Junos Space SDK > Developer Guides > Junos Space Application Developer Guide > Programming with the Junos Space SDK > Developing Junos Space Applications > Creating EJBs

Creating EJBs for the Junos Space Platform

Introduction

This topic provides an overview of Enterprise Java Beans (EJBs) and describes how to create and use them in Junos Space platform applications.

What is an EJB?

Enterprise Java Bean (EJB) technology is the server-side component architecture for the Java Platform, Enterprise Edition (Java EE). EJB technology enables rapid and simplified development and deployment of robust and highly scalable component-based business applications. Such applications are distributed, scalable, transactional, multi-user, secure, and portable.

EJBs simplify development of small and large enterprise applications. With an EJB container providing system-level services to enterprise beans, the bean developer can focus on developing logic to solve business problems.

Types of EJBs

There are three types of EJBs:

The three types of EJBs are described in the next sections.

Stateless Session Bean

Session beans model business processes. A session bean is not persistent and it is destroyed once the session terminates.

A stateless session bean does not maintain a conversational state for the client. When a client invokes a method on a stateless bean, the bean's instance variables might maintain state information, but only for the duration of the invocation.

Because stateless session beans can support multiple clients, they offer better scalability for applications that require large numbers of clients.

A stateless session bean written the EJB 3.0 way is just a plain Java class with a class-level annotation of @Stateless.

Example:

import javax.ejb.*;
/**
 * A stateless session bean
 */
@Stateless
@Remote
public class HelloWorldBean {
    public String sayHello() {
        return "Hello World!!!";
    }
}

Entity Bean

Entity beans model business data. They are persistent Java objects whose state can be saved to a database and later restored from the database. An Entity bean represents a row of a database table.

Entity beans are marked with the @Entity annotation, and all properties or fields in the entity bean class not marked with the @Transient annotation are considered persistent. Entity bean persistent fields are exposed through Java Bean-style properties or as public or protected Java class fields.

Example:

public class CountryEntity  {	

 @Id
 @GeneratedValue(strategy=GenerationType.AUTO)
 private int id;

 private String country;

 private String name;

// For brevity setter and getter methods for these properties are omitted

}

Message Driven Bean

Message-driven beans (MDBs) are light-weight components used for communication. In MDBs, the messaging service is in asynchronous mode because an instant result cannot be guaranteed to the user. MDBs act as message consumers receiving Java Message Service (JMS) messages.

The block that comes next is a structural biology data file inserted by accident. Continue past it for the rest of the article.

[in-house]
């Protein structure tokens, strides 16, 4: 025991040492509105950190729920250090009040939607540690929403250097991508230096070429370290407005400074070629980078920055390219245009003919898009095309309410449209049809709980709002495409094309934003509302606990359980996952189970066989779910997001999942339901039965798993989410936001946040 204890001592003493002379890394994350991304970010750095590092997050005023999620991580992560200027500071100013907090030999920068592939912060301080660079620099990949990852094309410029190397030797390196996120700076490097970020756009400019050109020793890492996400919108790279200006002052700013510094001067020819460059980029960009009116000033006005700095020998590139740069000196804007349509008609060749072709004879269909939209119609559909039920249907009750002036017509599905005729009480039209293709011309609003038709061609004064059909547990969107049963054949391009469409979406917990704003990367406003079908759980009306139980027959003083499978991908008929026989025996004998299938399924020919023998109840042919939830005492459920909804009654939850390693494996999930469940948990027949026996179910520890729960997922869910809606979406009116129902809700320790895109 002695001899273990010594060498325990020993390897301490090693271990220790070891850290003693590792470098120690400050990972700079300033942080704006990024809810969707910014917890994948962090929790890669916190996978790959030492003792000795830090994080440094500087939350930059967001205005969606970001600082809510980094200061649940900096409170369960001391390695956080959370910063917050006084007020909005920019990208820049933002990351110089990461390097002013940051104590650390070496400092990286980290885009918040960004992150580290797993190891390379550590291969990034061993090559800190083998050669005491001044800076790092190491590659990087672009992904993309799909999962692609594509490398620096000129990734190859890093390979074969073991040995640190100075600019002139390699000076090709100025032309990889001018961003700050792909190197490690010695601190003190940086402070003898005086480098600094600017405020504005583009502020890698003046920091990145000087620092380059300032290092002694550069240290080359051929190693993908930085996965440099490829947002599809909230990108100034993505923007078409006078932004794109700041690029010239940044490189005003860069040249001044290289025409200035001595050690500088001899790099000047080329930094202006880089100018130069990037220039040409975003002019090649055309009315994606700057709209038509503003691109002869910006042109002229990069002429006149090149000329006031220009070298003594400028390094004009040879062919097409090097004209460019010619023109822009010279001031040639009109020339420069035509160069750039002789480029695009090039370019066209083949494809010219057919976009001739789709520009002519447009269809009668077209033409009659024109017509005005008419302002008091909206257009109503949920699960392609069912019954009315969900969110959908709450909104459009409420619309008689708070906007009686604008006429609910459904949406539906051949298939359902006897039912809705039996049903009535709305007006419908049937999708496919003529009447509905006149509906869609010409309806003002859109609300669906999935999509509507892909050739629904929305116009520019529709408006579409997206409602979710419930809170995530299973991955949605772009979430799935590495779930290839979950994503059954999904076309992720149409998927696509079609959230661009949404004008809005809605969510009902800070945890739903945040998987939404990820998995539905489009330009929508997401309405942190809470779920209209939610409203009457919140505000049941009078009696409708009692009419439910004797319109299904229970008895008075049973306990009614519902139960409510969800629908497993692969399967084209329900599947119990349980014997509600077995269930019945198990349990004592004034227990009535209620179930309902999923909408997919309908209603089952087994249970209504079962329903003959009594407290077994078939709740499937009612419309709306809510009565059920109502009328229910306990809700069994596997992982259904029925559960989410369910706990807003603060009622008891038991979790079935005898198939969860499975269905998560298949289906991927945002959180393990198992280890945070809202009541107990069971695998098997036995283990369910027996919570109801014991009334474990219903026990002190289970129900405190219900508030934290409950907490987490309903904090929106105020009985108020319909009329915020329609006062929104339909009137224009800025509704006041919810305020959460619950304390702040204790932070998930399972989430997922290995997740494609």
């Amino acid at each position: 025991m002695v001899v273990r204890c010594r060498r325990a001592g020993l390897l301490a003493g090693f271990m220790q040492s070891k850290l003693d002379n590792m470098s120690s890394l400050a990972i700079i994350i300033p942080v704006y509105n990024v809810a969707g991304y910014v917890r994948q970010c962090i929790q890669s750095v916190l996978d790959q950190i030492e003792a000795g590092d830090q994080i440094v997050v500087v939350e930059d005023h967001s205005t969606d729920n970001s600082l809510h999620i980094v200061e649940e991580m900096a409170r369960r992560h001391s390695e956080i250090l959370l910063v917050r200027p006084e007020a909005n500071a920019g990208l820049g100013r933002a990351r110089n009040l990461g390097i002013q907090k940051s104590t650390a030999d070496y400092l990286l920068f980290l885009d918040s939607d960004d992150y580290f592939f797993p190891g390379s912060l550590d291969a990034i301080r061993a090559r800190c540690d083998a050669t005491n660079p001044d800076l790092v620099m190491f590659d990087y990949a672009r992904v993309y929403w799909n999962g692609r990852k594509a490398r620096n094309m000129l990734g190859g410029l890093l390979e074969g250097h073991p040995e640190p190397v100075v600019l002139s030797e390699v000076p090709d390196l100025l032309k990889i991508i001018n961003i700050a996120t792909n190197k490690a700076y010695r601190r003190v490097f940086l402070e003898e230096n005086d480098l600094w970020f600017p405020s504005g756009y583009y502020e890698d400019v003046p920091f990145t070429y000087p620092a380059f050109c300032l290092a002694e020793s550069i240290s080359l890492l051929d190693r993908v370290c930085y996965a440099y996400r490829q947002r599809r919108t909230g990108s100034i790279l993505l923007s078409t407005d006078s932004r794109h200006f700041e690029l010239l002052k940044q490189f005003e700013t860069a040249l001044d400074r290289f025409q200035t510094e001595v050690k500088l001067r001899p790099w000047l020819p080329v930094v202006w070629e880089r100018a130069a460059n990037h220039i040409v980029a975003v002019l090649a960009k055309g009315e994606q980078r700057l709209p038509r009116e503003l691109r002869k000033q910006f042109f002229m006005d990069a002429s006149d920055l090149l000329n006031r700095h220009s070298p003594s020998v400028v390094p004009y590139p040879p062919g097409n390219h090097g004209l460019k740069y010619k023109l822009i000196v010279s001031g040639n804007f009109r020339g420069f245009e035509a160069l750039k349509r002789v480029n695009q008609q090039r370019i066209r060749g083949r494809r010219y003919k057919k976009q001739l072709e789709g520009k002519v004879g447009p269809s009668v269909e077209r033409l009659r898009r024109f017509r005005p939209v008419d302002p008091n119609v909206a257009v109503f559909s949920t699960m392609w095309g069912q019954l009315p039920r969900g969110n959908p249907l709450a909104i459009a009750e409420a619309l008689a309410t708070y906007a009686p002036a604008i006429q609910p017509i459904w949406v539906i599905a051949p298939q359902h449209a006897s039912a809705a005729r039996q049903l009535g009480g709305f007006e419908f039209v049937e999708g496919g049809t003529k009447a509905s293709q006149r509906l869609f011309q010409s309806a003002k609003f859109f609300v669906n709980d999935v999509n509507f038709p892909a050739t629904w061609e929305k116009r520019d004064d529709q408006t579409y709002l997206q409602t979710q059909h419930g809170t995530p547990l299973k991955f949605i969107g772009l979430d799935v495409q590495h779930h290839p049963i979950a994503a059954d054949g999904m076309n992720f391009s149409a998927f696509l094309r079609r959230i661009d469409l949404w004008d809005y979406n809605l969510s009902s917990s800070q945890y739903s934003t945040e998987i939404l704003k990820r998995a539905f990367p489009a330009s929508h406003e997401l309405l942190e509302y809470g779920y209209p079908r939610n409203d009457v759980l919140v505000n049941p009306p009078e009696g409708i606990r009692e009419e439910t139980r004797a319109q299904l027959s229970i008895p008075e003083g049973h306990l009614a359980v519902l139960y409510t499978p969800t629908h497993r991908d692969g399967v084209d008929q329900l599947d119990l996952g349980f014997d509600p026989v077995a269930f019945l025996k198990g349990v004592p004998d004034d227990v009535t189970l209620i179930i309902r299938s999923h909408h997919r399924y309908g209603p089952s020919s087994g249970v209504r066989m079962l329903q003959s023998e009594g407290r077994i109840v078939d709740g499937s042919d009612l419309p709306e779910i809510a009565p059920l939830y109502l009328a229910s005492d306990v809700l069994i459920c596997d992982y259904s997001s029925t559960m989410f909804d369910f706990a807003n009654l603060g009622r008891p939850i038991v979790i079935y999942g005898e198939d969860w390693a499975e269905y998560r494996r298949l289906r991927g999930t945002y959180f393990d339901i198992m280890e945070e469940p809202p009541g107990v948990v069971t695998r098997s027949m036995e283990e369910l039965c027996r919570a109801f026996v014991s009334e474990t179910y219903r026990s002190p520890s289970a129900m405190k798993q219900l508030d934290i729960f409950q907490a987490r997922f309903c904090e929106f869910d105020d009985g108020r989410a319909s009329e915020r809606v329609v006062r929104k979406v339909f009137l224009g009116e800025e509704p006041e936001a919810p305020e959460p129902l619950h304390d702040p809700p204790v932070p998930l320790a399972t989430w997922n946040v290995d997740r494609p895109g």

Message-driven beans are the only kind of bean that must implement a business interface. This interface's type indicates the type of messaging system that the bean supports. For JMS-based MDBs, this interface is javax.jms.MessageListener. Note that the MDB business interface is not truly a business interface; it is simply a messaging interface.

For more information about EJB 3.0, see the EJB specifications at http://jcp.org/aboutJava/communityprocess/final/jsr220/index.html.

Guidelines for Writing Session Beans with the Eclipse SDK Plug-in

This section provides information and techniques for exposing session beans as REST interfaces using the Junos Space SDK Eclipse IDE, including guidelines for creating session bean methods.

Parameter Order

The order of path and query parameters in an EJB method is critical, as they are mapped to the path and query parameters of the REST interface or interfaces, respectively.

The ordering is from left to right corresponding to path parameters, query parameters, and the REST data objects, respectively. This is shown in the following example:

EJB Method:

public void storeEmployeeData(int empId, String empName, Department dept);

Corresponding REST Method:

@Path("/employees/{empId}")
@POST
@Consumes({"application/xml","application/json"})
public void saveEmployee(@PathParam("empId") int empId, @QueryParam("empName") String empName, DepartmentRest dept);

where:

Supporting Paging, Sorting, and Filtering on EJBs

To support paging at the EJB end, you need to use annotations. Annotate the EJB method with the @Cursor annotation, which takes the name of the JPA entity and the corresponding named query for paging.

@Entity
@NamedQueries(value = 
{
  @NamedQuery(
    name=CountryEntity.GET_ALL_COUNTRIES,
    query="select c from CountryEntity c"
  ),
  @NamedQuery(
    name=CountryEntity.GET_COUNTRY,
    query="select c from CountryEntity c where c.country = :countryName"
  ),	 
  @NamedQuery(
    name=CountryEntity.GET_COUNTRY_BY_ID,
    query="select c from CountryEntity c where c.id = :id"
  ),
  @NamedQuery(
    name=CountryEntity.GET_NUM_COUNTRIES,
    query="select count(id) from CountryEntity"
  ),
  @NamedQuery(
    name=CountryEntity.GET_A_STATE_BY_A_COUNTRY,
    query="select c from CountryEntity c where c.id = :cid and c.state = :sid "